The scripture in question is this in full: "ἵνα ἐκζητηθῇ τὸ αἷμα πάντων τῶν προφητῶν τὸ ἐκκεχυμένον ἀπὸ καταβολῆς κόσμου ἀπὸ τῆς γενεᾶς ταύτης," 

That same glaring issue presents itself again here. Did Abel die at the foundation of the world? Did Abel die in the beginning? For John to assert, all these verses are proofs of Young-Earth by stating "from the beginning...from the foundation.." you must declare that it all happened day one. Day 6 isn't the beginning, because if you allow for Day 6 to be the beginning or the start, then you turn that phrase into a non-literal meaning which allows for Old Earth Creationist to say "in the beginning is a paraphrased way of stating long ago." So, John, must stick to either a literal definition and make a grand theological error by stating it all happened in the same day or concede that it's not a literal definition and allow for other meanings to take place. 

11:50: "since the beginning" - NET (Mostly YEC) translator states, "This should not indicate a time to the reader." Further, the context of this is a cultural concept called "blood guilt". Verses you must read prior to reading this: Matthew 23:25; Genesis 9:5; Genesis 4:8; Matthew 25:34; 2 Ch 24:20-22; 2 Samuel 4:11; Matthew 23:34; Ps 9:12; Matthew 13:35 and rightfully understand the context.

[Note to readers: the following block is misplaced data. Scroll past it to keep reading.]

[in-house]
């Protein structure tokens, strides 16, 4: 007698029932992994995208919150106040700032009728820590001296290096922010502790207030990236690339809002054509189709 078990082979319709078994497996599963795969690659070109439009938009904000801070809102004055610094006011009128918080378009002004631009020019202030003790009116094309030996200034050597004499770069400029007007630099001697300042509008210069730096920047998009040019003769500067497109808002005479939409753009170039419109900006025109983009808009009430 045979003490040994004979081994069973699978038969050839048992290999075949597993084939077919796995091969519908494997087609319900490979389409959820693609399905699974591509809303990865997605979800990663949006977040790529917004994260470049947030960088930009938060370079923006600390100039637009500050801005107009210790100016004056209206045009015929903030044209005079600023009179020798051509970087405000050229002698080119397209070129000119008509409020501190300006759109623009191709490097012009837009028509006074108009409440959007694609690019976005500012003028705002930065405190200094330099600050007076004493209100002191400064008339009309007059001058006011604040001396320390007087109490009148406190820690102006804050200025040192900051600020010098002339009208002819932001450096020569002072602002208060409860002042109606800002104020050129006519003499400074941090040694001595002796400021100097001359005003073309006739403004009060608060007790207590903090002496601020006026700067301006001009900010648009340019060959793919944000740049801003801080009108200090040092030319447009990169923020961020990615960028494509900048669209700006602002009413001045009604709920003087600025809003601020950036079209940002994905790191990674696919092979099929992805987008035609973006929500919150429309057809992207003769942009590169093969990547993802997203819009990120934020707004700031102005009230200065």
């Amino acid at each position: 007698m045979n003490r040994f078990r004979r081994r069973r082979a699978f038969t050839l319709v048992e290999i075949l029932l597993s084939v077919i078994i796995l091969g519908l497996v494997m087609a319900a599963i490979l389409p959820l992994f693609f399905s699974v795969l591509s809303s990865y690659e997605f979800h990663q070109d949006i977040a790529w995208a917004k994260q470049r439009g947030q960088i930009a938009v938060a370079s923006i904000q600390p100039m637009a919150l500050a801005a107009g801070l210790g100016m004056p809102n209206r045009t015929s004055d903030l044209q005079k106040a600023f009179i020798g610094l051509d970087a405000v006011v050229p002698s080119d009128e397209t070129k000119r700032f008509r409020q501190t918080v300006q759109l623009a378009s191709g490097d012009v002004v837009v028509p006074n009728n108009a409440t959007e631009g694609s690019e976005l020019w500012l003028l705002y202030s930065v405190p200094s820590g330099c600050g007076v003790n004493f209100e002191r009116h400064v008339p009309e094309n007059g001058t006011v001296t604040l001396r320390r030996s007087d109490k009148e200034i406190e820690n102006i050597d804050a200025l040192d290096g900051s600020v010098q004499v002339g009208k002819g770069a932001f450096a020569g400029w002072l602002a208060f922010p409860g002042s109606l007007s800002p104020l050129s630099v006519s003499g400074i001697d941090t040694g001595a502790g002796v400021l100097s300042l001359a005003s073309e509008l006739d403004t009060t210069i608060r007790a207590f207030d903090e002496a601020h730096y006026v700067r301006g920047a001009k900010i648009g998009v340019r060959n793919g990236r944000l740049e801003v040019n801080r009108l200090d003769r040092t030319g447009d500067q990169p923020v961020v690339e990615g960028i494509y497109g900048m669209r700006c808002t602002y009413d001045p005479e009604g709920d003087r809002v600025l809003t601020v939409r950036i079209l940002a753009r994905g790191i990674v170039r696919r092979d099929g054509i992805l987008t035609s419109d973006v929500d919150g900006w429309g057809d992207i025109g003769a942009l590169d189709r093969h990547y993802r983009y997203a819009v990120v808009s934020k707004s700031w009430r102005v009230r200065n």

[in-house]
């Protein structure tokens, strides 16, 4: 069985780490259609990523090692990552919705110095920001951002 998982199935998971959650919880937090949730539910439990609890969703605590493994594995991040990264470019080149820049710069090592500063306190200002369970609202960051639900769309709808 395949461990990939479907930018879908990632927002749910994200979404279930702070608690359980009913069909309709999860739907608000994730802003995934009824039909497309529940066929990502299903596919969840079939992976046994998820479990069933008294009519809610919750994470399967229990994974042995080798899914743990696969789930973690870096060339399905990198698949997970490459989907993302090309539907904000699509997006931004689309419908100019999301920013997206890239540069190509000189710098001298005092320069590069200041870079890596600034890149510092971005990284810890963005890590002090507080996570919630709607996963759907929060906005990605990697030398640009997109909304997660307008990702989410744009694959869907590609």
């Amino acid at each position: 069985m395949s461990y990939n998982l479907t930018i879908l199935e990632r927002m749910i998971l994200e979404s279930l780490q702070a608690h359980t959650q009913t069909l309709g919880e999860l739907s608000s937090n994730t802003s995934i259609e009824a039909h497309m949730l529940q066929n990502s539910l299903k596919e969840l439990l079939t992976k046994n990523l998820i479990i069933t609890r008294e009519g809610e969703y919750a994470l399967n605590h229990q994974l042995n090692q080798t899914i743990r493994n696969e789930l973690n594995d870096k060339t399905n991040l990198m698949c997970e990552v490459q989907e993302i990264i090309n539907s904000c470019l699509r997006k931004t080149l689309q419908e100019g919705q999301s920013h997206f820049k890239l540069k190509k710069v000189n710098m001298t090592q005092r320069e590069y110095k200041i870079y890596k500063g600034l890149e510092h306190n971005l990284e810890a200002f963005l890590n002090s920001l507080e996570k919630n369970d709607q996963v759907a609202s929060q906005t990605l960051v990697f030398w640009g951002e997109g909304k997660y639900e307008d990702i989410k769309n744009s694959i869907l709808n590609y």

In fact, we know that Abel was very much of age when he was killed by his brother. He was not slain as an infant, toddler or young boy, he was slain when he was of age. Therefore, years and years had passed - indicating exactly the premise that I suggested, which was, the word for "beginning" is not a literal usage but rather a generalizing word for the beginning of humanity. 

That would ask the question of "Do you believe humanity is young?" I would say yes but noting the difference between young humanity, earth and universe. 

This concludes our examination presented by John, who, I surely admire. I think that when we read Scripture in light of its context, not only do we not find the age of the earth, but we see the magnificent theological unfolding of God's inherent power. My Young-Earth mentor always says, "Context is king," and I agree entirely. You should be swept away in awe of the connections that the New Testament makes between the Old Testament and the New. The cultural significance of blood, restorations, and so forth. The concept of a King dying for His people to reconcile them back to God and the sheer weight and glory of the Gospel, which was spelled out in parable throughout Jesus' ministry. Please, I encourage you to read the context and care more about the meaning of the Scripture than attempting to prove any age of the world, young or old.